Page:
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Laboratory validation of rubidium marking of herbivorous insects and their predators

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A simple and effective marking technique is an invaluable tool for tracking the movement of invertebrates in the field. In order to do this, the technique must be validated in a controlled setting. In the first study, two soft bodied herbivores with different feeding strategies and two of their insect predators, also with different feeding strategies, were marked with rubidium (Rb), an elemental marker previously shown to be effective in marking herbivorous invertebrates. The naturally occurring concentration of Rb was determined for both the herbivores and their predators. Rb concentrations were determined in (1) the herbivore species over several days of feeding on rubidium chloride (RbCl) marked plants; (2) in the predatory species immediately after consuming prey marked at different rates with Rb; and (3) in the predatory species for several days after consuming a single meal of Rb marked prey. The concentration of Rb within the marked herbivores was found to be significantly higher than the naturally occurring concentration after eating RbCl marked plants for to up 8 days. A significantly higher concentration of Rb was found in both predators when fed prey that had been on the RbCl sprayed plants for 2 or 8 days compared with naturally occurring concentrations. There was also a significant difference between the Rb concentrations in the controls and each of days 5, 10 and 15 since feeding in both predators. A second smaller study was carried out to examine the effect of feeding Rb marked prey to spiders. The concentration of Rb in the spiders fed marked prey was significantly higher than that of the controls. This suggests that Rb is an effective way of marking both herbivores and their insect and arachnid predators enabling them to be tracked in the field and to determine their movements across habitats.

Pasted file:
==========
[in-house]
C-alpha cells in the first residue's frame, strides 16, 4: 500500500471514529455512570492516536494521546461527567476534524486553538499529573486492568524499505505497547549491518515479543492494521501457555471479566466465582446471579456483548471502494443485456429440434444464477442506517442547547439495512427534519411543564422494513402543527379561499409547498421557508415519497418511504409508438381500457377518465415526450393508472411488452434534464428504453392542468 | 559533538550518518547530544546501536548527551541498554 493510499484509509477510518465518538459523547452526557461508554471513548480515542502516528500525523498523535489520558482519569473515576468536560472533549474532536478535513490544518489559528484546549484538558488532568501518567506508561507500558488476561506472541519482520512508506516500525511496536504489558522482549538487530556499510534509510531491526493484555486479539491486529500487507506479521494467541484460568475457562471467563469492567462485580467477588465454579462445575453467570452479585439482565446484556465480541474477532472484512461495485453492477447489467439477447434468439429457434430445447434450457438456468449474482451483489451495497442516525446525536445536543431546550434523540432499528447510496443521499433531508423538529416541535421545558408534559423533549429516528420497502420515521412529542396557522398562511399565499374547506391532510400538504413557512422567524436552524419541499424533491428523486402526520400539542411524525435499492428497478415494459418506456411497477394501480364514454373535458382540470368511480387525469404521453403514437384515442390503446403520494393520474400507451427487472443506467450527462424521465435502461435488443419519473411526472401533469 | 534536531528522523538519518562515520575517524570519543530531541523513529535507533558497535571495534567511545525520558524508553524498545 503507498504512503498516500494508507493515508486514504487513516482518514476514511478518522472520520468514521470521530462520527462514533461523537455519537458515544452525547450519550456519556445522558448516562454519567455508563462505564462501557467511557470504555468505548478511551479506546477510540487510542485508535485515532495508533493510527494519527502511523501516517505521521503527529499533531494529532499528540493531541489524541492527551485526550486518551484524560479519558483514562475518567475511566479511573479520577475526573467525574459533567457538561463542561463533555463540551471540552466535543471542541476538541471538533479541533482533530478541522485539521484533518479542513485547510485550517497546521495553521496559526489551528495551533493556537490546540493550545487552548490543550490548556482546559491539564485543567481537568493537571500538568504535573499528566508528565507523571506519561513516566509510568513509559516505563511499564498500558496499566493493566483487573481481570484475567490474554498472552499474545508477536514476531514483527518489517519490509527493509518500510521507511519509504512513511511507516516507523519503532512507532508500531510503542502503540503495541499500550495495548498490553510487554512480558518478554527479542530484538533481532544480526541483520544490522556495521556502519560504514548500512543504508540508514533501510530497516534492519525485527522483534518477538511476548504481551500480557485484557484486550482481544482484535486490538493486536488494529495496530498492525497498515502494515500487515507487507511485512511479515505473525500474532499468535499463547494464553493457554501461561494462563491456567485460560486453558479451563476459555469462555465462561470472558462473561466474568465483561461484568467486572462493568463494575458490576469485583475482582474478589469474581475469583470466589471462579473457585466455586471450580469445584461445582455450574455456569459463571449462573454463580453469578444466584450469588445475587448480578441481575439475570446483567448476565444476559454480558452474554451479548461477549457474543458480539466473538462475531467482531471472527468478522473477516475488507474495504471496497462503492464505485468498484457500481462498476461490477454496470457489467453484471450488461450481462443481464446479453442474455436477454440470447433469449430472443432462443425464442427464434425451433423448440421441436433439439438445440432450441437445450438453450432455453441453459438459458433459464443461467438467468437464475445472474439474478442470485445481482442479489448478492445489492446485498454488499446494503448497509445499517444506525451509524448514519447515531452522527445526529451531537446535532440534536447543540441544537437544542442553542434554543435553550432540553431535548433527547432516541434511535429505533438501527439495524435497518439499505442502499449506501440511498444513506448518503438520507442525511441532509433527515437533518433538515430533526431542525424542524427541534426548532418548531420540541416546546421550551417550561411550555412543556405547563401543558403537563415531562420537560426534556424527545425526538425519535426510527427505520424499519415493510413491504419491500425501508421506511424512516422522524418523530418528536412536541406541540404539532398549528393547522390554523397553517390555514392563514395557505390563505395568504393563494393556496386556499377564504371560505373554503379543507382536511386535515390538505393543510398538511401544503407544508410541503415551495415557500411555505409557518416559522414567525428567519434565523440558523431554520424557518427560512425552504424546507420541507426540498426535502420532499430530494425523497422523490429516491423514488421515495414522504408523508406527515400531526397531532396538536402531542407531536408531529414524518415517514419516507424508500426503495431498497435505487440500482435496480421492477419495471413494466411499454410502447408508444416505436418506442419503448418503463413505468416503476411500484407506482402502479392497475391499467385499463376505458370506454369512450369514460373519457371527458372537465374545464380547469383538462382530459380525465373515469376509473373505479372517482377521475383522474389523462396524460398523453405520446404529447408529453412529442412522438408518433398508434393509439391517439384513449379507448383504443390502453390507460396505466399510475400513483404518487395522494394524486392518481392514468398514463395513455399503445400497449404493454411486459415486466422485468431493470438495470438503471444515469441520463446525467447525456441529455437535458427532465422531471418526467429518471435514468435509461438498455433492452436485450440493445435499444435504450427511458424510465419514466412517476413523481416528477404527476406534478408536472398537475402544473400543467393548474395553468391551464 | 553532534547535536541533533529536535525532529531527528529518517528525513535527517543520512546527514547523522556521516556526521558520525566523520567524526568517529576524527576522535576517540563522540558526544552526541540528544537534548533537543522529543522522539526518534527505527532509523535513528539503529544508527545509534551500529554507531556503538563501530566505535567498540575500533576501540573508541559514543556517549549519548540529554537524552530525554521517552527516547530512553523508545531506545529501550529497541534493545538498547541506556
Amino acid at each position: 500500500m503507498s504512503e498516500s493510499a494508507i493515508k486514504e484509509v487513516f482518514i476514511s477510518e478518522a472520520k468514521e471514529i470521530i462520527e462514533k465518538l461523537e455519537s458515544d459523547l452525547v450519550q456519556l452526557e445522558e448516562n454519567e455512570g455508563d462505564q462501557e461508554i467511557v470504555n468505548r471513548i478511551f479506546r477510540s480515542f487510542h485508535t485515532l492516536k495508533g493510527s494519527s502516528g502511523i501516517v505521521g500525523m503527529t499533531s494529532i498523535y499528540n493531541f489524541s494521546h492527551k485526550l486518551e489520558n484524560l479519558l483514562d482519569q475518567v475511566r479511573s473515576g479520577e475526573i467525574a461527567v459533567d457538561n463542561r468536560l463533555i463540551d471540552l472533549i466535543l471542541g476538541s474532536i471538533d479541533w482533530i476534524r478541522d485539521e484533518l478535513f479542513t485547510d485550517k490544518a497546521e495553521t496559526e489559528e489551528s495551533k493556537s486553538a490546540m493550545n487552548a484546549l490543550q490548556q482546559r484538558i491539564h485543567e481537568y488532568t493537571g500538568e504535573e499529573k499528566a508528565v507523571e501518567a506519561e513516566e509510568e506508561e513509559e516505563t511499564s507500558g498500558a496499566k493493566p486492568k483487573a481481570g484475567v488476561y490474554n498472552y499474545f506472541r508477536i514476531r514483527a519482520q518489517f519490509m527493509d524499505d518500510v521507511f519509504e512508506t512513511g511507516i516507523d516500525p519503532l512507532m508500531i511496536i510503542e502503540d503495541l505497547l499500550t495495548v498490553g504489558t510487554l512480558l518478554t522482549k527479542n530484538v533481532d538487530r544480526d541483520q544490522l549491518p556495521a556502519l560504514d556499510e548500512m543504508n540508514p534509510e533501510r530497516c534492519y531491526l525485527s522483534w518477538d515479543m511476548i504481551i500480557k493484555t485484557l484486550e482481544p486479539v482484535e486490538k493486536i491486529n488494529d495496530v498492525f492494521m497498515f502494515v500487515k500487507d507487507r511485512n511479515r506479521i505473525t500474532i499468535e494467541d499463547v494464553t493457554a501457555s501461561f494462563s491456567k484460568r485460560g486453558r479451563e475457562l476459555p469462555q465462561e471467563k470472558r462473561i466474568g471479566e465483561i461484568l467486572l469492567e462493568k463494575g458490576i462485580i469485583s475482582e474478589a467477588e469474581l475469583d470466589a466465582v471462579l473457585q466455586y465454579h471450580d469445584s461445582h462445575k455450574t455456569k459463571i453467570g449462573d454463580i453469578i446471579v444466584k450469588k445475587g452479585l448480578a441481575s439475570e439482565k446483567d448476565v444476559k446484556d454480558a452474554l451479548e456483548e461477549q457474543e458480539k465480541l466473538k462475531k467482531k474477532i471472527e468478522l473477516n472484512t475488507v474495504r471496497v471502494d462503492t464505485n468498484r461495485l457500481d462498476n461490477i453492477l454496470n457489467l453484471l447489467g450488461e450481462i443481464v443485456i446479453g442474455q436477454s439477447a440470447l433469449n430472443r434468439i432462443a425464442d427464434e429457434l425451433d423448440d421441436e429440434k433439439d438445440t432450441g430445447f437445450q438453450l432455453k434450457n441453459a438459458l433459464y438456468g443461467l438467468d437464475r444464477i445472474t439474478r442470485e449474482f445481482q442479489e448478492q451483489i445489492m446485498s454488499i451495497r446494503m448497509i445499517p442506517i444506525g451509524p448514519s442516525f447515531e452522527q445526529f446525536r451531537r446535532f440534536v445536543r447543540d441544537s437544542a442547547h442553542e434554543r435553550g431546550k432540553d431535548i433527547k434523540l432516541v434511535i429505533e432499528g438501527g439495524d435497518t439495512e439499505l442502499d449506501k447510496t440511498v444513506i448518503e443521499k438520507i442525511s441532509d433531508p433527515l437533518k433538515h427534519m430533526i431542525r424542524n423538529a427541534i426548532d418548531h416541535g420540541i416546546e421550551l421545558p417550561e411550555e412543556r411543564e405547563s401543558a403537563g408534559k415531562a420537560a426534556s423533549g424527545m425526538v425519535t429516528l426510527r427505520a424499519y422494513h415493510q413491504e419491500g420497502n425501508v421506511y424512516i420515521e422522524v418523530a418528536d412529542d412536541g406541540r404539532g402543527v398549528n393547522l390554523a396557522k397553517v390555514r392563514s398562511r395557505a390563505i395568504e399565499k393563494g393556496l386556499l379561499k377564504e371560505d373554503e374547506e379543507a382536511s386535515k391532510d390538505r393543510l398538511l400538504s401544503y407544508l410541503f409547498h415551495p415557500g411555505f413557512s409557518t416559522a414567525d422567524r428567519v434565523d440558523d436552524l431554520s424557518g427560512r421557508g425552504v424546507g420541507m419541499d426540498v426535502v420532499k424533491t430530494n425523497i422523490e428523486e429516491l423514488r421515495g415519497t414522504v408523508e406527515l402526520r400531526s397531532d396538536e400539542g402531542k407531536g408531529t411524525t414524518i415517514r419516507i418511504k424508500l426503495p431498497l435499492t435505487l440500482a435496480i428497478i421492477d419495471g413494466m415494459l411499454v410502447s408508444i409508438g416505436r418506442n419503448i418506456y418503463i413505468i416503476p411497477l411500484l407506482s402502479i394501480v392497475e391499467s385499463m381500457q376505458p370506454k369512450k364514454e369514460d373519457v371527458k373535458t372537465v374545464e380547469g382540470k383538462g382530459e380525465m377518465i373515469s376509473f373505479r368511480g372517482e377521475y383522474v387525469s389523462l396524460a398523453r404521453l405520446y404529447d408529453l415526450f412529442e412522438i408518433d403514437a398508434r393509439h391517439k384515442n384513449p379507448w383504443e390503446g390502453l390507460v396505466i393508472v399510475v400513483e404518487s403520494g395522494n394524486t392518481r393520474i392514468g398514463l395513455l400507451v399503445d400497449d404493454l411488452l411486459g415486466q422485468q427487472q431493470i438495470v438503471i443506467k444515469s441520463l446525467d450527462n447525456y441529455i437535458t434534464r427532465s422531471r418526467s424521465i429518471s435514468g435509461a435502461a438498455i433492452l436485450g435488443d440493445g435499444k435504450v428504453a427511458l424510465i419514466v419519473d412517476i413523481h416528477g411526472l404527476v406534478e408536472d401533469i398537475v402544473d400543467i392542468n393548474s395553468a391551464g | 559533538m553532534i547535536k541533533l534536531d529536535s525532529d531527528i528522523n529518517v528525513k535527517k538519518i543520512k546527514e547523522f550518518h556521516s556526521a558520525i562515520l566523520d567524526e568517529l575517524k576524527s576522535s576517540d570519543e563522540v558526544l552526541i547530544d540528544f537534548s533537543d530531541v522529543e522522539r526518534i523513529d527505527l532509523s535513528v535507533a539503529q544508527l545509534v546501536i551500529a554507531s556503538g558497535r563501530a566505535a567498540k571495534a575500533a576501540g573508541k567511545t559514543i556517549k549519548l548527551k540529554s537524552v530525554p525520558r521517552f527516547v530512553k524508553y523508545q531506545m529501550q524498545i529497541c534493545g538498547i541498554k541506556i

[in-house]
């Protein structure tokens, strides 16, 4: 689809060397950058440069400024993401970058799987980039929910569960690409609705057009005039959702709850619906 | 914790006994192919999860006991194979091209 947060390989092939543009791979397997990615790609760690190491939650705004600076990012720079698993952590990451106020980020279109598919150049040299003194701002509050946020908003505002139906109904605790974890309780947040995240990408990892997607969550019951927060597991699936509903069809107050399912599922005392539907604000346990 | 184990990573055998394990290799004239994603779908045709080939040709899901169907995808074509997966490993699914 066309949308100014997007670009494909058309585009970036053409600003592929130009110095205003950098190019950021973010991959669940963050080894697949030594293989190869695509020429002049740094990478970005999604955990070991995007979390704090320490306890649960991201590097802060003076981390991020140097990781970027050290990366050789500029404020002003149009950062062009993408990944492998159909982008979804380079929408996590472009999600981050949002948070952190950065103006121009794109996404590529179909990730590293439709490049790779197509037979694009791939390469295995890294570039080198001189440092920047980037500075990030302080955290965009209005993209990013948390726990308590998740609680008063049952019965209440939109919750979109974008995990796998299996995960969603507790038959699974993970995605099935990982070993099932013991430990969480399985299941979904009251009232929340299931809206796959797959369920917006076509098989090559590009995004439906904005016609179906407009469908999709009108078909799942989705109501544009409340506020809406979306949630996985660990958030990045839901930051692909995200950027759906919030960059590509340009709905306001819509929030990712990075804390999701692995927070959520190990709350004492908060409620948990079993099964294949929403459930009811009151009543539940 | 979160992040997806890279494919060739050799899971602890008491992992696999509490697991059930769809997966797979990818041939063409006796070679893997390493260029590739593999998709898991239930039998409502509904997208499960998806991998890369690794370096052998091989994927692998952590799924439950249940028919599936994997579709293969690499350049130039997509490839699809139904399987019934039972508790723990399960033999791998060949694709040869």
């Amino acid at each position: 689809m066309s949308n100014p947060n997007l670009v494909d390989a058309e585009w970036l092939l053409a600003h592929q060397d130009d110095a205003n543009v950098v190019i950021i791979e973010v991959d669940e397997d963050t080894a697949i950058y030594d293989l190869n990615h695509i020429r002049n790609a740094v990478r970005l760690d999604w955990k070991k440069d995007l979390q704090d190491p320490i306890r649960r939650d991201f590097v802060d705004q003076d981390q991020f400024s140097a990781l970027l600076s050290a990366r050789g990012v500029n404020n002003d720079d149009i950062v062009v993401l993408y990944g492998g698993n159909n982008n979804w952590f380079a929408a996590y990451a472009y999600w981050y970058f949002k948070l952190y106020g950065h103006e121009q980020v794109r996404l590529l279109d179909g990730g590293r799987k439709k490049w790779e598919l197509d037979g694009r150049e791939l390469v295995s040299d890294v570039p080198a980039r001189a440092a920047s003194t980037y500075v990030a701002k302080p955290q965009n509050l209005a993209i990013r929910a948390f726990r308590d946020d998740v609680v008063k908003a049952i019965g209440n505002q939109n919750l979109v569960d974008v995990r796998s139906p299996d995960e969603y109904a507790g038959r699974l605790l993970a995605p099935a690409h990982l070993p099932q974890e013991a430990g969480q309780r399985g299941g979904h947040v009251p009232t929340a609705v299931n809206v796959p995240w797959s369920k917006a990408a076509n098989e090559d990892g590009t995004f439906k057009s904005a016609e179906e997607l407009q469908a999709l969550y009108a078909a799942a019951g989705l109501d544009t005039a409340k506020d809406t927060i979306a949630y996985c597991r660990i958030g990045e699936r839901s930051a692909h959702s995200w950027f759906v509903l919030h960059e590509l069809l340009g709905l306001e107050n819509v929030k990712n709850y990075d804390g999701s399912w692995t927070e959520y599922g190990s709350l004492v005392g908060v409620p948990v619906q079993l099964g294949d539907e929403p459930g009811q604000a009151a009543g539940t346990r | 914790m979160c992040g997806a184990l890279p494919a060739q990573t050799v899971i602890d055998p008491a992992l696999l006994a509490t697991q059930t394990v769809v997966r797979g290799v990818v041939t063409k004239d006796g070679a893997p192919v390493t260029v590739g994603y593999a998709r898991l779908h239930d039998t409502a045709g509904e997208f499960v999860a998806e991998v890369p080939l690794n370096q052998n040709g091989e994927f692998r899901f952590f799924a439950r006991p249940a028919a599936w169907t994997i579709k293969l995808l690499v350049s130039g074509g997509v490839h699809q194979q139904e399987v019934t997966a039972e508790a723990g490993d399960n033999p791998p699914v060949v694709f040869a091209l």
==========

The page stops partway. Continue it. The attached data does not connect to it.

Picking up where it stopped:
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Keywords: herbivore; insect predator; insect tracking; marking; predator; rubidium

Document Type: Research Article

Affiliations: 1: Invertebrate Sciences, Biosciences Research Division, Department of Primary Industries, 621 Burwood Highway, Knoxfield, Vic. 3180, Australia. 2: Environmental Health and Chemistry, Primary Industries Research Victoria, Department of Primary Industries, 621 Sneydes Rd, Werribee, Vic. 3030, Australia.

Publication date: August 1, 2009

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